Can you trust car insurance comparison sites?
Follow our guide to get the best cheap car insurance using price comparison websites
Car insurance comparison websites have created some of the most memorable TV advertising campaigns of the last ten years, with meerkats, opera singers and non other than Arnold Schwarzenegger all putting in the time to generate traffic to the big names in price comparison.
The budgets these sites spend on advertising certainly suggests there is a lot of money to be made in the online insurance market. It was no surprise then, that approximately 40 per cent of drivers we asked in our annual Driver Power survey went to comparison websites to get the best/cheapest deal on car insurance.
As the majority of insurance companies do little to reward loyalty, in fact they often do the opposite at renewal time, it is no surprise that people shop around when the time to update their policy comes. There was a time where you would be required to call insurance providers and brokers one by one to hunt for the best deal.
While there will have been a few oddballs who enjoyed doing this, for the majority of people this was tedious and boring. This then, is where comparison websites came in, supposedly offering us a solution which saves time and money.
Even though this can be true, as there are now numerous comparison websites covering car insurance, it is worth checking multiple ones as premium prices can fluctuate greatly between the sites. As comparison websites are not independent, a conflict of interest has previously been brought into question.
One investigation by the Financial Conduct Authority (FCS) investigated whether insurers such as Esure and Admiral have profited from owning stakes in GoCompare and Confused.com respectively. The findings stated that there was in fact no evidence to suggest either were making profit, but did find the websites weren’t always making it easy for consumers to get the right policy.
That’s why Auto Express – with help from the British Insurance Brokers’ Association (BIBA) – has compiled this guide to navigating price comparison sites.
Key things to consider on comparison sites
Voluntary or compulsory excess?
To drive down the headline price and get ranked near the top of the site, insurers will add a high voluntary excess on top of the compulsory excess, irrespective of what details you’ve entered. Make sure you check the excess before proceeding with the deal.
Is it the best deal?
Previously, comparison sites told insurers they could only offer their best deal on the sites, but a review by the Competition Commission has put a stop to this practice.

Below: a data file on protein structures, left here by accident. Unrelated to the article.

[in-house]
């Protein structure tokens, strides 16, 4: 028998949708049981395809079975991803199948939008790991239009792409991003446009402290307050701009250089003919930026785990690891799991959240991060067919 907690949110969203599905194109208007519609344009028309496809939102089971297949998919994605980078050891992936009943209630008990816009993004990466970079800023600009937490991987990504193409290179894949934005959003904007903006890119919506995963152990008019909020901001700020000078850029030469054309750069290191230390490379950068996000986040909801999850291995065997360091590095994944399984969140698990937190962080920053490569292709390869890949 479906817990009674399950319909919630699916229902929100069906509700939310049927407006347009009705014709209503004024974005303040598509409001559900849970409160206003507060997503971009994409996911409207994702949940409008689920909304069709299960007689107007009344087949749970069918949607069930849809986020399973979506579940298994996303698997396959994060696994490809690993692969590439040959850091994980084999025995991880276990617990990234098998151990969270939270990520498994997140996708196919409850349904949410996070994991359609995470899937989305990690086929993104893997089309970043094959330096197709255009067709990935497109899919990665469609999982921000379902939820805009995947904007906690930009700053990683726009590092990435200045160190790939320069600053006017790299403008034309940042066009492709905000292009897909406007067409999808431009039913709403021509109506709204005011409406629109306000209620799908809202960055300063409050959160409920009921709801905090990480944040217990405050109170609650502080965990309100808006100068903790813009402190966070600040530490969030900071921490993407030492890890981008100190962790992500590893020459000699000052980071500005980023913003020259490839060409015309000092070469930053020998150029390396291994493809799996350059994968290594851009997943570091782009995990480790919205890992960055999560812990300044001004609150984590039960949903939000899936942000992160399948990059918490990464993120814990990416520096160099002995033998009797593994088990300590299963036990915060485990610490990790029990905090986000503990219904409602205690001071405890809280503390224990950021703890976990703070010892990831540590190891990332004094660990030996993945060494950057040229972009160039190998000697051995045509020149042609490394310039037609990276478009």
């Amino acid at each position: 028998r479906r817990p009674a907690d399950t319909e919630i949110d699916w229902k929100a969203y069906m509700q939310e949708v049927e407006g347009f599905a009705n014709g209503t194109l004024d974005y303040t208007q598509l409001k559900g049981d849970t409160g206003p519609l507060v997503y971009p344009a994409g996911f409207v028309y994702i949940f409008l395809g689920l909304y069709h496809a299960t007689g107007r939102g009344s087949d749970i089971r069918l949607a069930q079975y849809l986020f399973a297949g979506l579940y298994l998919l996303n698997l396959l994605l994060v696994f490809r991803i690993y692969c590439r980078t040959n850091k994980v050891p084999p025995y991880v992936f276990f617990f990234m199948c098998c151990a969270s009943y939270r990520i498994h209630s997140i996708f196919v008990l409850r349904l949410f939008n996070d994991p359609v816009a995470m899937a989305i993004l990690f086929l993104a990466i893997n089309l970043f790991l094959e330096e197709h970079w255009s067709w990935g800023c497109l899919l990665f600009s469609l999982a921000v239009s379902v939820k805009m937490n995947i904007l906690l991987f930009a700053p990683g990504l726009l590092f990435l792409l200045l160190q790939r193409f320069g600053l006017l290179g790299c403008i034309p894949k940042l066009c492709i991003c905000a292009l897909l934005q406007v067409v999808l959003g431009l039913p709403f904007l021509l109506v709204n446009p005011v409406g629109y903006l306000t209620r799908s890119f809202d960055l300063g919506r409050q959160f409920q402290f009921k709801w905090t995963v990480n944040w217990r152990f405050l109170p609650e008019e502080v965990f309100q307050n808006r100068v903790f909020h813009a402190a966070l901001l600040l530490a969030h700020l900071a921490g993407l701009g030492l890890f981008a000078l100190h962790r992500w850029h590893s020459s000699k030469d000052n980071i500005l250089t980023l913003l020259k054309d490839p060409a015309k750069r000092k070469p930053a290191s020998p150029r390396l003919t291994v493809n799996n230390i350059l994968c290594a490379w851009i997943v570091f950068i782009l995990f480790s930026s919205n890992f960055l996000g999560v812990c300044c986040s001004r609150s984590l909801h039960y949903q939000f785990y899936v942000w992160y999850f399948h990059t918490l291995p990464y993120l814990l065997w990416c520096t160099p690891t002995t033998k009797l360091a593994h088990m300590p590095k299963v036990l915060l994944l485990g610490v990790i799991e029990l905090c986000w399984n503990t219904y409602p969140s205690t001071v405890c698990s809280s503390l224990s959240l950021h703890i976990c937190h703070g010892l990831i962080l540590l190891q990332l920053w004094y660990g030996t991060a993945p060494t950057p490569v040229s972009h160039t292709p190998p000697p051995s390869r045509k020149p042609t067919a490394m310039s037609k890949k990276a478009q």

Websites charge a fee to the insurers to appear on the site and cash in by getting successful concluded deals. This fee adds to the amount you pay so ringing the insurer could net you the same cover, but without the site fee added on.
Is it suitable for you?
Comparison sites cater for the average motorist, but if you don’t fit into this category you’re unlikely to see the best deals online. For example, if you’ve got a classic car, need driving abroad cover or have convictions on your licence, then trying a specialist insurer is the way to go.
The devil is in the detail
Some sites make assumptions that can pump up your premium. The better sites ask all the necessary questions to return relevant deals, but if you’ve got modifications on the car or you’re not the main user, then the offers you see won’t be applicable.
Time is of the essence
If you find a suitable policy at a decent price you’ll want to take advantage of it. Check how long any deal is guaranteed for and if it’s guaranteed at all. Once you click through, be careful that the offer in front of you is the same as you’ve seen on the comparison websites, and unwanted extras haven’t been added on or the APR for instalments has risen.
Comparison sites offer one-car deals, but bundling your motors together can score you a good discount under a multi-car policy offered by some of the big insurers when you call up.
Can a broker help?
Not everyone signs up to comparison sites and so their best offers won’t show up – for example Direct Line or Aviva. Consider using a broker, too, as they can tailor a policy for you.
BIBA’s top tip
“It's not all about the headline price. Make sure the cover is right for you.”
What you've told us about price comparison sites
Auto Express readers have differing views on price comparison websites. Here's what they told us...
“I am wary of insurers’ renewal procedures. They are often much cheaper on comparison sites than at renewal time.”
“I always check directly with the chosen provider as they always match the comparison site and usually better it.”
“Ideally, I’d prefer to order it by speaking to someone as searching and selecting categories can be a little uncertain sometimes.”
“You obtain a quote but then search elsewhere online, too. You come back to the original quote only to find it is no longer available and instead receive a higher quote for the same cover.”
“Beware of discounts online as they don’t always add up as they say.”
“Comparison sites saved me nearly 50 per cent from renewal quote.”
“I had to phone the insurer to get them to process it and they tried to charge me a higher price than it was advertised online.”
“The price difference from comparison site to comparison site for the same product was the strangest anomaly.”